A mid-life meltdown is most likely to happen to a man between the ages of 48 and 52. Those four years have been statistically proven to be the time when a guy’s sense of getting older will truly hit him. The resulting crisis can appear in many forms— from beefing up a fitness routine to majorly dramatic, life-changing actions— like ditching a successful career and escaping to Machu Picchu or experimenting with illegal drugs for the very first time. Or how about trying out age-defying plastic surgery; buying a year’s supply of Viagra or, perhaps most startling of all: wearing head-to-toe, skinny Lycra whilst speeding around on a Raleigh Propaganda (a racing bike to the uninitiated)? These are just some the mid-life-crisis manifestations lurking around to trip up the average guy.
Fortunately, these and other mis-steps of mid-life can be avoided or minimized. It just takes some preparation for the inevitable decline in our masculine energy and youthful looks, combined with a degree of honest self awareness.
Psychologists see life as a series of stages that need to be completed before we can successfully move on to the next. For instance, if we prioritized our studies over going clubbing in our youth, we may then subsequently feel that we missed out on our chance at youthful hedonism and try and make up for it in later life. Or perhaps we married our college sweetheart and never played the field, so a sense of time running out can make having affairs with younger women seem urgent and necessary.
For those of us young enough to experiment, play the field and live an adventurous life, the clear message is, don’t hold back. The richer and more varied our experiences, the less likely the fact that we have never been to Burning Man will distract us in later life.When we reach our mid-forties, an honest inventory of our life’s achievements and failures can help us clearly see the terrain ahead. The timing is such that we still have the chance to rectify any absences and minimize the risk of taking a wrong turn. When contemplating mid-life, never forget that for every down, there is always an up. Having a sense of hope and pride in achievements thus far are crucial for navigating these tricky years, plus of course, remembering that there is more fun yet to come. Here are some useful thoughts:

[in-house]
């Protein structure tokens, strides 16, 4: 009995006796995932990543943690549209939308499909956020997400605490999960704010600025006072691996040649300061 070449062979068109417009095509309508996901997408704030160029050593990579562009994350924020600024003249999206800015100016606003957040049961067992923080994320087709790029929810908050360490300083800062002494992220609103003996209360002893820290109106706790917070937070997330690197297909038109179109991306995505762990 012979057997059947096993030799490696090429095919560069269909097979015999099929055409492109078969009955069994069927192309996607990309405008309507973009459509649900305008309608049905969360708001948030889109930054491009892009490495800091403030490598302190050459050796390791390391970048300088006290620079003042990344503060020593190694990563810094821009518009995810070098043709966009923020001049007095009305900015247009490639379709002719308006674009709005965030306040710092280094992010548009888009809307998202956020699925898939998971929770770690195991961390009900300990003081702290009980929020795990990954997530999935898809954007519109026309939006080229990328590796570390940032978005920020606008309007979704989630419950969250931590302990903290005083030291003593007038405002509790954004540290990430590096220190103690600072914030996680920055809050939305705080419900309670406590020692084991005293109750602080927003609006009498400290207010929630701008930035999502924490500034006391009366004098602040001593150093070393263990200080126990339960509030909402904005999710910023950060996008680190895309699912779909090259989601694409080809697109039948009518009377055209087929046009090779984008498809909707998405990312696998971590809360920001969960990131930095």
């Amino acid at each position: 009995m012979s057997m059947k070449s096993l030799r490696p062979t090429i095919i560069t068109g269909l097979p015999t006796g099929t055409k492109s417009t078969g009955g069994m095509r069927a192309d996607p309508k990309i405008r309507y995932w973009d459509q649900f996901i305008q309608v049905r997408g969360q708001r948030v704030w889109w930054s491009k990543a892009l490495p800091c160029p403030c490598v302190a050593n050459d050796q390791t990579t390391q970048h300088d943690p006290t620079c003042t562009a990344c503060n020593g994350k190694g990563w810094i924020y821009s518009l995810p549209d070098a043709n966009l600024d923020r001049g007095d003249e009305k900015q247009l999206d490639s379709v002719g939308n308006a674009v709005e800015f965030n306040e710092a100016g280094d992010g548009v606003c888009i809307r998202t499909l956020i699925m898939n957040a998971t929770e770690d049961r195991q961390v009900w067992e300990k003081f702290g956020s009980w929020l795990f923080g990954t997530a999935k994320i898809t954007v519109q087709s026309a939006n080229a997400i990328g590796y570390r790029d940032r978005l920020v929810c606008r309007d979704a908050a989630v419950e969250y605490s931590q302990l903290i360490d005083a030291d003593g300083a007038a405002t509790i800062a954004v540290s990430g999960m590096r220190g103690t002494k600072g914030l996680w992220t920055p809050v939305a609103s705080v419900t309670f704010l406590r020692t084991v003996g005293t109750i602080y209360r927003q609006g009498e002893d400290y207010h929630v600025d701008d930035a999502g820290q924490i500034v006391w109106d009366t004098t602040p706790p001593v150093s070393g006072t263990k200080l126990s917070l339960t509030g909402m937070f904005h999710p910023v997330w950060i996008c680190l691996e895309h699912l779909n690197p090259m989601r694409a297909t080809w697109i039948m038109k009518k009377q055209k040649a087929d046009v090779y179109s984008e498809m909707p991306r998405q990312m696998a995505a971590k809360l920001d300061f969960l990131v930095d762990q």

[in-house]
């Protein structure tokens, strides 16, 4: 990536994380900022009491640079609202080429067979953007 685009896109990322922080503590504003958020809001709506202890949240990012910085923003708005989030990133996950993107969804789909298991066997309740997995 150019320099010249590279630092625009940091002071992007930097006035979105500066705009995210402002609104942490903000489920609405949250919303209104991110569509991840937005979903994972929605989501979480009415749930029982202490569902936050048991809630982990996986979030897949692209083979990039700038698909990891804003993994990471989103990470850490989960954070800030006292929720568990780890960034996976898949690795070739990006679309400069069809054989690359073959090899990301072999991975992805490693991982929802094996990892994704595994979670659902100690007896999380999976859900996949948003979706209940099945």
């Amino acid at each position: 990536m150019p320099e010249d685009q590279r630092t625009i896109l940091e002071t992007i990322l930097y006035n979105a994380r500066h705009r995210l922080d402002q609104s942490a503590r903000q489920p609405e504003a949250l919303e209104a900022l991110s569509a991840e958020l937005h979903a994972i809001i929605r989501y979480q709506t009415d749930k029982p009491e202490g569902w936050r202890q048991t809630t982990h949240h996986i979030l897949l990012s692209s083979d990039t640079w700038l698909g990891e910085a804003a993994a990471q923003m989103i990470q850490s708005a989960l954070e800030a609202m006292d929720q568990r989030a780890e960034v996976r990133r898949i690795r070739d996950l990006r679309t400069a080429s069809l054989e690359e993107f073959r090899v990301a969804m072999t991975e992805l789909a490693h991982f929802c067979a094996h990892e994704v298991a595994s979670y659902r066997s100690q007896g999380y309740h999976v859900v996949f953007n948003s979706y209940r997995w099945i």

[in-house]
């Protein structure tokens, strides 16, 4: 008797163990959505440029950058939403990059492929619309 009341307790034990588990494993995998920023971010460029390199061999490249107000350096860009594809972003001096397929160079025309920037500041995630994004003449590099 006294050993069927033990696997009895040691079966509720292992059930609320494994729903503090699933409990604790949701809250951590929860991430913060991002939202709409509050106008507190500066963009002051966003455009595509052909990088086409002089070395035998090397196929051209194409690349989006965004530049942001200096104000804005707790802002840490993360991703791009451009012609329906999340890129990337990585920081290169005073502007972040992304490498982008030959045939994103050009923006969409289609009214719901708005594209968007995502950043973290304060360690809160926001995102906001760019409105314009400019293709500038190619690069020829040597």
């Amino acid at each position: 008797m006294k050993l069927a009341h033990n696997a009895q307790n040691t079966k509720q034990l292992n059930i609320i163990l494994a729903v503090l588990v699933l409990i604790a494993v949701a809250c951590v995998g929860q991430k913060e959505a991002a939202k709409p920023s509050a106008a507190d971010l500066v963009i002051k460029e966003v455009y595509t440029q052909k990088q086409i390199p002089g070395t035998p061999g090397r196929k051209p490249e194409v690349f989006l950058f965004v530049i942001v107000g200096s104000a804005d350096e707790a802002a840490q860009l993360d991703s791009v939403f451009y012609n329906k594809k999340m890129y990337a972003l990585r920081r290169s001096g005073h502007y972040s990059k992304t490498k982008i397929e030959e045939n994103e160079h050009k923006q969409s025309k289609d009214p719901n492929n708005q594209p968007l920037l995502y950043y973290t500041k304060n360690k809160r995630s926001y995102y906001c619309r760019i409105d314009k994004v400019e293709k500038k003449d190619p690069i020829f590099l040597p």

- Be grateful that you are still fast, but in a different way. Our reactions slow with age. But speed is over-rated. Cognitive tests involving verbal skills, spatial perception, mathematics, reasoning and planning, show that our brains are actually better in middle age. Mathematical skills peak around 40, verbal skills around 60.
- Experience cannot be bought. Older people simply know more than younger people. We know how to do things right – mainly from a lifetime of doing things wrong. Age doesn’t grant automatic wisdom – I have met many very old, very stupid people – but at least we’ve been there, done that and, like Arthur Miller, built the shed.
- Which brings us to..Arthur Miller. In The Death of a Salesman, Willy Loman’s son Biff cries out at his father’s funeral, “He had the wrong dreams… He never knew who he was.” Miller, by the way, wrote the play in a shed, which he had built himself, not a bad idea for a guy who needs to escape and indulge in some deep thinking. But back to the main issue: many of us have the wrong dreams. We don’t need a new Porsche, we need a new purpose. It is worth taking time out of your schedule if you can, to meditate on what you really want for the second half of your life.